ISTANBUL — If you were just looking for a little competitive basketball to tide you over until the NBA and European seasons begin, the 2010 FIBA World Championship more than delivered. We had late-game drama, brilliant individual performances, beautiful teamwork, and great basketball through and through.
Best of all, we had a gold medal game that put a young and small American team against a huge Turkey squad and their 15,000 ridiculously loud fans.
And the U.S. National Team answered all the questions with an impressive 81-64 victory over the hosts, who may have run out of gas after Saturday’s ridiculously thrilling victory over Serbia.
All the credit goes to Mike Krzyzewski and his team though. As I wrote in my story, the effort on defense and on the boards was incredible. This was for the gold medal and those guys came with more energy than they’d had in any of their previous eight games.
Heading into the game, there were probably some worries that Kevin Durant, after scoring 71 points on 25-for-44 shooting over the last two games, might have an off night. But KD carried them offensively once again, earning that MVP trophy that he was ready to concede to Luis Scola a few days ago.
Lamar Odom also had another big game in a big spot, recording his second straight double-double. And Russell Westbrook brought ridiculous energy and athleticism. Westbrook was thought to be on the roster bubble a few times in training camp, but he turned out to be the guy that best represented the identity of this team: fast, athletic and aggressive defensively.
Turkey was a fantastic host. Though it would have been nice to visit one of the other three pool play cities, I was happy to spend my 2 1/2 weeks in Istanbul, a beautiful city with much to see and do. The traffic sucked (I joked with some people that Istanbul’s top export is exhaust fumes), but every other aspect of the trip was fantastic.
Well, except for the untimely death of my laptop on Sunday morning, causing me much frustration. Fortunately, I was able to borrow a computer to write my story and post this blog. But unfortunately, I wasn’t able to accompany this text with some photos from my trip, because they were lost in the crash.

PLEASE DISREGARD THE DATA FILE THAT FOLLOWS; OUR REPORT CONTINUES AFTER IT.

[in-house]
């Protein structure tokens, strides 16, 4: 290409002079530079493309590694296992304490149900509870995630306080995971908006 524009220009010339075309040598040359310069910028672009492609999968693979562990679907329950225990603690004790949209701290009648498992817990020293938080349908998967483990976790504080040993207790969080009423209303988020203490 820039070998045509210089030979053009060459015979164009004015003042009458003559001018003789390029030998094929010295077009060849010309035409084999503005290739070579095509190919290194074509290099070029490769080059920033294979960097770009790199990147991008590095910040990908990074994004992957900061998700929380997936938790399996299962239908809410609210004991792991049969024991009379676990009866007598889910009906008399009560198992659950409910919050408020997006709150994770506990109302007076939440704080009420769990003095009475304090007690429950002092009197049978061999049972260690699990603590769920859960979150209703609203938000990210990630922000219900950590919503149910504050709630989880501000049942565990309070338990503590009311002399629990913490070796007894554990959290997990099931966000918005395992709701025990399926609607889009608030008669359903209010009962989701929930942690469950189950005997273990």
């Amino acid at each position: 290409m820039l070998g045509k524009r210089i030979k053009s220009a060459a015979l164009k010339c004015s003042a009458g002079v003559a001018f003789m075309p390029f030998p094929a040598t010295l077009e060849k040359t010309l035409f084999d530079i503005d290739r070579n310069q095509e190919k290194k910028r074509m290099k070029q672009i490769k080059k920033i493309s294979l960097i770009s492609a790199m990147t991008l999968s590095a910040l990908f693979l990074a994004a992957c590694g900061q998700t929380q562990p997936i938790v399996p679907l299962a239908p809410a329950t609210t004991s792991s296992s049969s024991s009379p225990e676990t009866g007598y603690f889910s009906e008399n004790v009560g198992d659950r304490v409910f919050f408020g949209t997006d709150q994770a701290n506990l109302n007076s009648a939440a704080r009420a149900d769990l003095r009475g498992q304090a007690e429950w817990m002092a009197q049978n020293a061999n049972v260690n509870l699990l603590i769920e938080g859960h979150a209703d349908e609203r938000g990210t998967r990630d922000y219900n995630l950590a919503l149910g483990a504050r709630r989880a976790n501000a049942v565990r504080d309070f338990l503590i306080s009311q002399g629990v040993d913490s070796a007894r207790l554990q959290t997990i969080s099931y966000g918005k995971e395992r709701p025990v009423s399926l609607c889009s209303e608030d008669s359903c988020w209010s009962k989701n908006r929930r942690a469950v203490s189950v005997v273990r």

As beautiful as the sights of Istanbul are, it was equally enjoyable for me, as a basketball nut, to witness the atmosphere inside the Sinan Erdem Arena for every game that Turkey played. The reaction of the crowd to Kerem Tunceri’s game-winning layup on Saturday is something I’ll never forget. And I honestly got chills every time “12 Giant Men” or the Turkish national anthem was sung by the 15,000 strong.
Lithuania Wins Bronze
Before the USA-Turkey finale, Lithuania beat Serbia, 99-88 to capture the bronze medal.
The key sequence came in the second quarter, when Lithuania used a 14-4 run to turn a three-point lead into a 13-point cushion. The run included four straight three-point possessions and two straight threes from Linas Kleiza.
After Andre Iguodala shut him down on Saturday, Kleiza broke out for 33 points on Sunday, including 12 in that pivotal second quarter. Nenad Krstic struggled for Serbia, finishing with just five points on 2-for-7 from the field.
Lithuania came here with a young team, and they definitely overachieved, going 8-1, with their only loss coming at the hands of the U.S. They will host next year’s European Championship, certainly taking some momentum from this tournament into that one.
Argentina Takes Fifth
In the afternoon, Argentina outlasted Spain, 86-81 to finish fifth. Spain came all the way back from being down 25 in the middle of the third quarter to tie the game with two minutes left in the fourth. But they missed on a couple of opportunities to take the lead and scored just one point in their final five possessions.
Pablo Prigioni hit the dagger for Argentina, who was led by 27 points from Carlos Delfino and 22 from Scola. Rudy Fernandez led all scorers with 31 points on 11-for-13 shooting.
Kevin Durant (USA), Linas Kleiza (LTU), Luis Scola (ARG), Milos Teodosic (SER), Hedo Turkoglu (TUR)
So, Elveda (I think and hope that means “goodbye”) from Istanbul. It’s been a great trip and I hope to be back here again sometime down the line. If you’ve got any questions or comments, please send an e-mail via the link below.
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John Schuhmann is a staff writer for NBA.com. Send him an e-mail or follow him on twitter.